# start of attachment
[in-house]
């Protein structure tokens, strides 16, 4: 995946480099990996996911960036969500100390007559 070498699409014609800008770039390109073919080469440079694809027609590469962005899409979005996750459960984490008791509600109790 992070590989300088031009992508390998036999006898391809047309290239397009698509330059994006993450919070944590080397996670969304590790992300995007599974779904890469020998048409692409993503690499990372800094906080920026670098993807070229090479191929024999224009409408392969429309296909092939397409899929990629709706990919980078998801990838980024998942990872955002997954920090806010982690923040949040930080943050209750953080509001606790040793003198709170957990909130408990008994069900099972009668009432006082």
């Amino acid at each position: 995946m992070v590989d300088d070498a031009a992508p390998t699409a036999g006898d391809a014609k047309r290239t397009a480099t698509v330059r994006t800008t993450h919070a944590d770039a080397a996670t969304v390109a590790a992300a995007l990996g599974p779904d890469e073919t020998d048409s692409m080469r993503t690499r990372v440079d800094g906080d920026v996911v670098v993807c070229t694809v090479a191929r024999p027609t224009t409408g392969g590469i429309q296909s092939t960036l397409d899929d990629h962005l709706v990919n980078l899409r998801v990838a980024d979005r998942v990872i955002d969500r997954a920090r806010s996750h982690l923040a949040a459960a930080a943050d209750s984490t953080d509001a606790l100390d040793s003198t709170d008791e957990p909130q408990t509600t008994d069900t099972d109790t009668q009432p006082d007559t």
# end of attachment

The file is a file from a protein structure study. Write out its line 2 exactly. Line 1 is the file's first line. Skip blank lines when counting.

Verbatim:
């Protein structure tokens, strides 16, 4: 995946480099990996996911960036969500100390007559 070498699409014609800008770039390109073919080469440079694809027609590469962005899409979005996750459960984490008791509600109790 992070590989300088031009992508390998036999006898391809047309290239397009698509330059994006993450919070944590080397996670969304590790992300995007599974779904890469020998048409692409993503690499990372800094906080920026670098993807070229090479191929024999224009409408392969429309296909092939397409899929990629709706990919980078998801990838980024998942990872955002997954920090806010982690923040949040930080943050209750953080509001606790040793003198709170957990909130408990008994069900099972009668009432006082």